Key stakeholders meet to discuss consumer food waste behaviour campaign
Wednesday, 20 October 2021
Through the 2017 National Food Waste Strategy (NFWS) the Australian Government has committed to halve food loss and waste in Australia by 2030, in line with the United Nations Sustainable Development Goal 12.3. Within the NFWS one of four priorities for action was changing consumer behaviours.
Modelling undertaken as part of the Food Innovation Australia Ltd NFWS Feasibility Study¹ has shown that consumer food waste will need to be reduced by a minimum of 30% if the overall target of halving food waste is to be achieved. This will require a national approach to reducing household food waste through targeted behaviour change interventions and involvement of stakeholders across all sectors.
Based on this information 27 stakeholders from industry, government, and the for‐purpose sector met virtually on October 19 and 20, 2021, to discuss and agree upon a course of action for a nationwide consumer food waste behaviour change campaign. With only nine years remaining to achieve the goal of halving food loss, attendees agreed to work together with a sense of urgency.
The Hon. Trevor Evans MP, Assistant Minister for Waste Reduction and Environmental Management provided the opening address on Day 2 of the Summit which was hosted online by Stop Food Waste Australia.
Agreed to at the Summit was:
Engaging with consumers. It was acknowledged a nationwide campaign is necessary to make a substantial reduction in food wasted by Australian consumers in their homes and when they dine out in foodservice businesses. Current consumer practices across households, hospitality and institutions result in over $20 billion per year of wasted food, over half the $36.6 billion total value of all food wasted across the entire farm to fork value chain in Australia¹.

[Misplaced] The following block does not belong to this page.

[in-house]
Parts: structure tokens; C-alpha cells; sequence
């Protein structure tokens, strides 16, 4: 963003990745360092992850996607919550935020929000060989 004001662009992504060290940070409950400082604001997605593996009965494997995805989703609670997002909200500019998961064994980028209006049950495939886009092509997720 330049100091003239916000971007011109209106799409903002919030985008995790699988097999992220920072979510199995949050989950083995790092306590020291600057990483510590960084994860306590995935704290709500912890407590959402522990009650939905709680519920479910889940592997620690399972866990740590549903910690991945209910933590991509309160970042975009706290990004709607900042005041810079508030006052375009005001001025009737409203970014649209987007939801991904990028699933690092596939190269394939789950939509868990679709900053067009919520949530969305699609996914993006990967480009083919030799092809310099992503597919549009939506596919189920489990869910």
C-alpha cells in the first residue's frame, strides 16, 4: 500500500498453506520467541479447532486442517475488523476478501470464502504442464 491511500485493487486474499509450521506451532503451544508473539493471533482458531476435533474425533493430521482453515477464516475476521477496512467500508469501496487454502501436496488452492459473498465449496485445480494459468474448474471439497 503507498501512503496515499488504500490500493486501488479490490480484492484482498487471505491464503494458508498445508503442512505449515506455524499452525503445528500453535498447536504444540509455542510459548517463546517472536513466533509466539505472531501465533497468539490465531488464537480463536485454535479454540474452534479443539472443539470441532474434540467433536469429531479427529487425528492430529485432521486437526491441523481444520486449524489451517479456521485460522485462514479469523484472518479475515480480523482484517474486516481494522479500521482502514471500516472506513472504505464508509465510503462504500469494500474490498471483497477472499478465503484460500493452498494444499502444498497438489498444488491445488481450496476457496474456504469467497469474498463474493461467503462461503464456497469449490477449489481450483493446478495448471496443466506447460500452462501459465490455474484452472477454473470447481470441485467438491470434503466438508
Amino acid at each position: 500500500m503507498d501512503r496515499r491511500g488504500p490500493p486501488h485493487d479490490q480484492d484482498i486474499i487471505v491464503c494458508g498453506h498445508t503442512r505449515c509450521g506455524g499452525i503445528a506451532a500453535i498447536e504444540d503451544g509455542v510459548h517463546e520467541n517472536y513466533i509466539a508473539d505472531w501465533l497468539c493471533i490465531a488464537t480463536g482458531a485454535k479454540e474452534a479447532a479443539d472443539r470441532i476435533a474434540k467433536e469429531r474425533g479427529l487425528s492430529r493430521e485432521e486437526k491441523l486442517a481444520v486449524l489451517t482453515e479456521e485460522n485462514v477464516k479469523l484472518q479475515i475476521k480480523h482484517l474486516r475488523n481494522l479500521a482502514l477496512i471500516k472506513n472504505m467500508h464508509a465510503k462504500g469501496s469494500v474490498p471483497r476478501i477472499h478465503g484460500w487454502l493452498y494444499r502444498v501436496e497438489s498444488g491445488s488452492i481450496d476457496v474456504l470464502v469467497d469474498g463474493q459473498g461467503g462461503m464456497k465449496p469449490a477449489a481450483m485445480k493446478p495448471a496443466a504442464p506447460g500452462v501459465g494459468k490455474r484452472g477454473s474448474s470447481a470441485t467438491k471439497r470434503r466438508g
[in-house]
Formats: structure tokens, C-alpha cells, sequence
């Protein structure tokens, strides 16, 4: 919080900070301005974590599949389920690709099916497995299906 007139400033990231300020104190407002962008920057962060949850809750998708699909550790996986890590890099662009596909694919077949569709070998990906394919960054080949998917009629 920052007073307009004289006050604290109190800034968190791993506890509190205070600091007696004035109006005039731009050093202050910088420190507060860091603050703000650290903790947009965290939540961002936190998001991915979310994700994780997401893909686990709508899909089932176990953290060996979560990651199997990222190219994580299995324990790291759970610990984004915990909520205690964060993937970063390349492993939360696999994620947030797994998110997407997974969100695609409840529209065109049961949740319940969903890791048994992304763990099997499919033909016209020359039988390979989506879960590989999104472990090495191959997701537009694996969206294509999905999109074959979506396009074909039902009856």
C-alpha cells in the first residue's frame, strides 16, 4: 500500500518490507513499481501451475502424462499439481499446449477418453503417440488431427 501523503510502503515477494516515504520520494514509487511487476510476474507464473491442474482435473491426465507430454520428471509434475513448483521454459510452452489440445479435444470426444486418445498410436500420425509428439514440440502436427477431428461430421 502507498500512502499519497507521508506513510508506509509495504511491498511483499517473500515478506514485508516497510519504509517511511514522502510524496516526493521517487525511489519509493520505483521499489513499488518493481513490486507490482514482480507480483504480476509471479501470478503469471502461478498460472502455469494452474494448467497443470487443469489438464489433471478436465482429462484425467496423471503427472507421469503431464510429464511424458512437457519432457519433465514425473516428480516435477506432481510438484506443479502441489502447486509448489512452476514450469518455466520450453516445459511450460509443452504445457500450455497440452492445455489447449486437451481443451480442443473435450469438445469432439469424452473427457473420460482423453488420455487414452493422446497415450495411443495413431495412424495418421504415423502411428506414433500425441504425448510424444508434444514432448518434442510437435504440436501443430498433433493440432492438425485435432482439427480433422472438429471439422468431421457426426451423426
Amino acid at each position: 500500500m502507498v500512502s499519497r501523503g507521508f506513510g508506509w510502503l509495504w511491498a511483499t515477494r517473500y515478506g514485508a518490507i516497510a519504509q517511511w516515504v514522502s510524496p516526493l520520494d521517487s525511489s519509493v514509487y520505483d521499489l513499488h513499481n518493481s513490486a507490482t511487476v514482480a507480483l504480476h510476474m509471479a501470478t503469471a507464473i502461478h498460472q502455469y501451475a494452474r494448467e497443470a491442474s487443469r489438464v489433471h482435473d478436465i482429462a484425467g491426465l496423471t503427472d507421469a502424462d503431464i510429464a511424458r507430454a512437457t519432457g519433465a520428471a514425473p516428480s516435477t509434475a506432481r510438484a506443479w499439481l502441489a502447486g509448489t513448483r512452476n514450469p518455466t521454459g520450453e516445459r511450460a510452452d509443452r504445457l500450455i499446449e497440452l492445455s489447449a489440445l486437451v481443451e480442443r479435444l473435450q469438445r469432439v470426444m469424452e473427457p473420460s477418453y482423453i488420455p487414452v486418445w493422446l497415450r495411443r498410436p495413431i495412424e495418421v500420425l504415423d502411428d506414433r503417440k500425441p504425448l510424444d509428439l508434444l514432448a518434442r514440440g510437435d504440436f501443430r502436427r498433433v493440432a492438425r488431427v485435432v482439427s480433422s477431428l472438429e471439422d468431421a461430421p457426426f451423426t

Collaborative operating model. Participants from supermarkets, businesses with consumer focussed food brands and industry associations worked with government (federal, state and local), food rescue charities and researchers to develop a collaborative operating model for a nationwide consumer food waste reduction campaign.
Coordinated action to create consistency, amplification and repetition of messages. The summit signalled the start of a collaborative effort, drawing on expertise from across Australia and globally, to create coordinated action. The nationwide campaign will seek to provide consumers with consistent messages which will be amplified across stakeholder communication channels and repeated over a sustained period. Such consistency, amplification and repetition are necessary to embed more ‘eat all you buy’ consumer choices and behaviours².
Benefits to society through innovation, jobs and reducing CO2 emissions. Participants agreed that reducing amount of food wasted by consumers provides a significant opportunity to drive innovation in the food industry, create new Australian jobs, stop valuable resources going to landfill, and curb CO2 emissions. Focussing on helping consumers reduce food waste also provides substantial environmental, economic, and social benefits to society. It supports the development of a circular economy, which will be critical to having a sustainable food industry in Australia into the future.
Formation of Working Group. Participants agreed to support Stop Food Waste Australia to develop a collaborative operating model and a costed business case. A Working Group involving representatives from all stakeholders will be formed and will provide summit attendees with monthly updates on progress. A key task for this Working Group is determining the most appropriate governance arrangements while minimising duplication, and establishing funding mechanisms. It is anticipated that a campaign involving stakeholders from across industry, government and for‐purpose organisations will be advanced during 2022.
For more information, including opportunities to be involved, please contact Professor David Pearson, interim Chair of the Working Group.
¹ and ² FIAL 2021 National Food Waste Strategy Feasibility Study: Can we halve Australia’s food waste by 2030? Food Innovation Australia Limited